We’ve all heard the horror stories about gluten-free pancakes. I didn’t want any I might make to become another statistic of wasted ingredients thrown into the garbage because the results were abysmal. While my family is eating “normal” pancakes, I don’t want to chew on cardboard frisbees or disintegrating messes of grainy goo.
If you’ve been reading my other gluten-free posts, you know I am also not a fan of the weird ingredients of starch this and gum that. My family is accustomed to whole wheat everything, so a hearty replacement is necessary for my palate. I’m not a fan of white flour anything.
I took my tried-and-true wheat pancake recipe and messed around with different flours. Although my first attempt could have used some more salt, they were very good. Fluffy texture, hearty taste…though a little more fragile than typical wheat pancakes. The next batch I added ground chia seed and extra liquid. That took care of their fragility! I’m very happy with the final results.
Gluten-free Vegan Pancakes
1/4 c. millet flour
1/2 c. buckwheat flour
1/2 c. brown rice flour
1 T. ground chia seed
1/2 tsp. salt
1/2 heaping tsp. baking soda, sieved
1/2 heaping tsp. baking powder, sieved
1 1/2 tsp. Ener-G egg replacer powder
1 1/4 c. rolled oats
1 3/4 c. + 2 T. juice, such as organic apple or white grape
1/2 c. non-dairy milk
2 tsp. non-flavored oil (I use extra light olive oil)
optional – sweetener to taste. I find the juice is enough for me with sweet toppings
Whisk the flours, chia seed, salt, baking soda, baking powder, and egg replacer powder together in a mixing bowl. Whiz the oats with the juice, milk, and oil in the blender. Whisk the liquid with the dry ingredients for 30 seconds or so until bubbly. Let rest for a minute while you heat the griddle to 300° F. It will thicken up as it rests.
Pour 1/4 c.-sized pancakes blops from the batter onto the hot griddle. Make sure you leave enough space between them for spreading out. When they begin to be a little dry around the edges, flip them over. When they are toasty brown on the underside, remove them to a serving plate.
I love a simple patty recipe. A fast patty recipe that doesn’t involve 45 minutes to an hour in the oven. One without a list of ingredients as long as your arm. One that you might actually have all the ingredients for in your cupboard. One that doesn’t require a multitudinous amount of chopping. One that tastes good without a bun (for those with gluten issues.) Oh, yeah…and one that the whole family actually likes, with no exceptions! Whew, what a relief.
Black Bean Patties
2 cans organic black beans, drained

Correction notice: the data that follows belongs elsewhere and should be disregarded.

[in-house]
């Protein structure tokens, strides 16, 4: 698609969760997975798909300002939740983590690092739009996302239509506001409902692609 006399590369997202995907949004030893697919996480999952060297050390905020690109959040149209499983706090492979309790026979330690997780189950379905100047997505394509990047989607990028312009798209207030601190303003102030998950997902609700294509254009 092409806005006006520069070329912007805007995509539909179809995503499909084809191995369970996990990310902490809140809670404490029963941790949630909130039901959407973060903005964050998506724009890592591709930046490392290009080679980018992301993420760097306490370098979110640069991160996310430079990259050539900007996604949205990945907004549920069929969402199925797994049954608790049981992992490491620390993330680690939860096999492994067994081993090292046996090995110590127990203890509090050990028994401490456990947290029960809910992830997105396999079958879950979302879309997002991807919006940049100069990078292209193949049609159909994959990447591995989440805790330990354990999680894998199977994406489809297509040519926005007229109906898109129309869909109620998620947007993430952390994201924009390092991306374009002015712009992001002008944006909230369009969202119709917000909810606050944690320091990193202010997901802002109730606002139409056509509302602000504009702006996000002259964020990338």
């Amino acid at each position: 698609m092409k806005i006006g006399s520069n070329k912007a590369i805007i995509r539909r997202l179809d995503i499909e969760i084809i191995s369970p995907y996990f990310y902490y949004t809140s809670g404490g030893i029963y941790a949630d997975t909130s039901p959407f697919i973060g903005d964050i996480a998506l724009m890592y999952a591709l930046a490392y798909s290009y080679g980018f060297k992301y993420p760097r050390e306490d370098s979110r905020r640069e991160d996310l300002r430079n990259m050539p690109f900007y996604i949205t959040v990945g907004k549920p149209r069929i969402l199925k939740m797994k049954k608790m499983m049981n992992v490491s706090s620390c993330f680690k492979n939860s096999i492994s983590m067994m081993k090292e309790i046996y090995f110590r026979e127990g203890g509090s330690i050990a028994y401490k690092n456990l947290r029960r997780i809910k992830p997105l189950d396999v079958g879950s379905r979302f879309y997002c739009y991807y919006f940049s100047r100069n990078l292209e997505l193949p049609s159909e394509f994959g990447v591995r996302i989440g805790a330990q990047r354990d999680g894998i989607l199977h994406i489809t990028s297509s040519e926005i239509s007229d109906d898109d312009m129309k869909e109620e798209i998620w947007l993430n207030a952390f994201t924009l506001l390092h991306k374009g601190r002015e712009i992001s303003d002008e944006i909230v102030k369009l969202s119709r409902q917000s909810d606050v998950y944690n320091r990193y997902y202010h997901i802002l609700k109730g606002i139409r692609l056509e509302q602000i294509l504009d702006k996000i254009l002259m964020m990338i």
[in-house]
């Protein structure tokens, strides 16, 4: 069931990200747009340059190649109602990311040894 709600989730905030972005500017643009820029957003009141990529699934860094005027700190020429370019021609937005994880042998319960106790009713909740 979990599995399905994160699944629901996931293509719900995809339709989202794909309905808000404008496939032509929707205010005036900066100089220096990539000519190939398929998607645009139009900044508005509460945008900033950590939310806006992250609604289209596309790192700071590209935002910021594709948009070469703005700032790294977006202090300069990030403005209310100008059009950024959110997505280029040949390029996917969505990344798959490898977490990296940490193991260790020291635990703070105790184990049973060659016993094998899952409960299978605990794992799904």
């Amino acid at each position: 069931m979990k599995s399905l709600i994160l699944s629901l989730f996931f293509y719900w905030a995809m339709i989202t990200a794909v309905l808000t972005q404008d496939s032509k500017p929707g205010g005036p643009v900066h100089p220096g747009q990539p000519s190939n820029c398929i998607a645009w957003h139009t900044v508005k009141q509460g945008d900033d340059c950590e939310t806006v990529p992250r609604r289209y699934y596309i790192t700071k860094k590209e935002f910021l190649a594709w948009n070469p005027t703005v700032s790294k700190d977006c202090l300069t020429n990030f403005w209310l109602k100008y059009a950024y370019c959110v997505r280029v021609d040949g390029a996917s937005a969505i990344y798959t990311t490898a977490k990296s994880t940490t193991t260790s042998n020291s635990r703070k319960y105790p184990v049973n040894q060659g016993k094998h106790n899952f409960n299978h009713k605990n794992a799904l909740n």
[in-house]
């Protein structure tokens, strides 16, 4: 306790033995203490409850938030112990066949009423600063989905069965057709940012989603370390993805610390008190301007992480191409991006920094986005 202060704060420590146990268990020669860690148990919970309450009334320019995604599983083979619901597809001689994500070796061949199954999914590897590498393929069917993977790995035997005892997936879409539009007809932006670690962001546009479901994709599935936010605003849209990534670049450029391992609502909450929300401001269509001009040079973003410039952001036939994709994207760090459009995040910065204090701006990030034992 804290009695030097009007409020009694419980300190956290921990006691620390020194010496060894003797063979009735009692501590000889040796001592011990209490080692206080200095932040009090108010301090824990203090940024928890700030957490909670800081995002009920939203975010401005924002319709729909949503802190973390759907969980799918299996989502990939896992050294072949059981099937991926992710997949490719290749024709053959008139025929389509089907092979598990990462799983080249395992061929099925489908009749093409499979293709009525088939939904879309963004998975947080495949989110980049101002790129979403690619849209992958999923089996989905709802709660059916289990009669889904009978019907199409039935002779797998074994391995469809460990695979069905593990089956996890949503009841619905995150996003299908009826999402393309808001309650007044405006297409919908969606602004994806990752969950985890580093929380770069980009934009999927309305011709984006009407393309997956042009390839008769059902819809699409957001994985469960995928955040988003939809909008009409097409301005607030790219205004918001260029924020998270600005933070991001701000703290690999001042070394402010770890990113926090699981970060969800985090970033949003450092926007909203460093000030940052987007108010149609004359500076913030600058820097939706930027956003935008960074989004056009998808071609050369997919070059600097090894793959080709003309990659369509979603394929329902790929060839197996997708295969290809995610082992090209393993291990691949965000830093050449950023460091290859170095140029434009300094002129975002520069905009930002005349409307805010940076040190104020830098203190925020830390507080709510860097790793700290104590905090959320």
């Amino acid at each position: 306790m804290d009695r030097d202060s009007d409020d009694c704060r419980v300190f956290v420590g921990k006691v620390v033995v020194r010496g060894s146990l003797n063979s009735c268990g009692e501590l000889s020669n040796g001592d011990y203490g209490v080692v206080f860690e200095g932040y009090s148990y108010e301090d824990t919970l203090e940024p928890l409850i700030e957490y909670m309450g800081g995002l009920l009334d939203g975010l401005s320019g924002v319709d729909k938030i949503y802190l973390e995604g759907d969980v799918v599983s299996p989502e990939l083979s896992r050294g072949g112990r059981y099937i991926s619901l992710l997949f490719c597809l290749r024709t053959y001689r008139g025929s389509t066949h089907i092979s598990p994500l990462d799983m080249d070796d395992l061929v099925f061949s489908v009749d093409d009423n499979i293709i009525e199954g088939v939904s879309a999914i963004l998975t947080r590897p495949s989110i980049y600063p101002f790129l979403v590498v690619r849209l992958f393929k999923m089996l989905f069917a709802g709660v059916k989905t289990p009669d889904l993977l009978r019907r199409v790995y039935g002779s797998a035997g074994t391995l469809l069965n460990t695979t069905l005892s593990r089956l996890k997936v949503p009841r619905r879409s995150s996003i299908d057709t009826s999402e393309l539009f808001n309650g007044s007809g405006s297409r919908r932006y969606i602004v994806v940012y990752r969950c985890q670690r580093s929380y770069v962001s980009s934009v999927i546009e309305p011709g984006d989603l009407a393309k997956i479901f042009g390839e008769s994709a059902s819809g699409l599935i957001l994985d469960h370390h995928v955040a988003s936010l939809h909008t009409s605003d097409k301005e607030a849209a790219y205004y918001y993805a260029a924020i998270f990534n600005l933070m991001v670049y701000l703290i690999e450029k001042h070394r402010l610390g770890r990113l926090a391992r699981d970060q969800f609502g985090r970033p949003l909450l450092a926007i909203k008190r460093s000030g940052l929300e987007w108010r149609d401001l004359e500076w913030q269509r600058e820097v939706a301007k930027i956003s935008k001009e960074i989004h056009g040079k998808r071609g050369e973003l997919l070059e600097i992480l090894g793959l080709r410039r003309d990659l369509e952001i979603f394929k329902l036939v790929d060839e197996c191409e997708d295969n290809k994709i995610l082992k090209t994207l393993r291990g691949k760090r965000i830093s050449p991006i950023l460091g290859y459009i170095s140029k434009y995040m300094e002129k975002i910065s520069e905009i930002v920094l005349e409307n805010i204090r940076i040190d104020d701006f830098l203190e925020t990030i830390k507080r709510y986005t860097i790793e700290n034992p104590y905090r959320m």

1 c. medium, or stronger, salsa
2 T. ground flaxseed
1 c. old-fashioned rolled oats (for gluten-free patties, use certified gluten-free oats)
1/2 c. millet flour*
1 tsp. cumin
1/4 tsp. salt
1 1/2 tsp. onion powder (opt., depending on the strength of your salsa)
1/2 tsp. garlic powder (opt., depending on the strength of your salsa)
2 T. melted coconut oil, preferably (if you are out of coconut oil, use extra virgin olive oil, but the coconut oil has medium-chain fatty acids that are so good for you)
Put all ingredients except coconut oil into a food processor and process until only tiny pieces or flecks of beans remain. Add melted coconut oil and continue processing, or mix together in a bowl. Let mixture stand for 5 minutes.
If desired, you may spray or brush the griddle with olive oil to make it easier to form the patties, but it’s not required. Heat griddle to 300° (I use a large electric pancake griddle) or frying pan to medium heat. You may begin forming patties while it is heating. Pile about 1/4 c. measure onto the griddle and smooth into a patty using the back of a serving spoon (bigger than a tablespoon from your silverware set, but not as big as a cooking spoon ~ I use this to scoop up the 1/4 c. approximate measure, too.) Cook for 5 minutes; flip, press down lightly with the spatula to obtain an even surface on the bottom side, and cook for another 5 minutes.
Makes 12 patties. Serve with guacamole, salsa, or ketchup, or on a burger bun.
*If you don’t have millet flour in your larder, you probably could substitute another type, but I haven’t experimented with different ones. (Hey, when something works for me, I don’t mess with it!) You also can put dry millet in a coffee grinder or strong blender and whiz it into flour.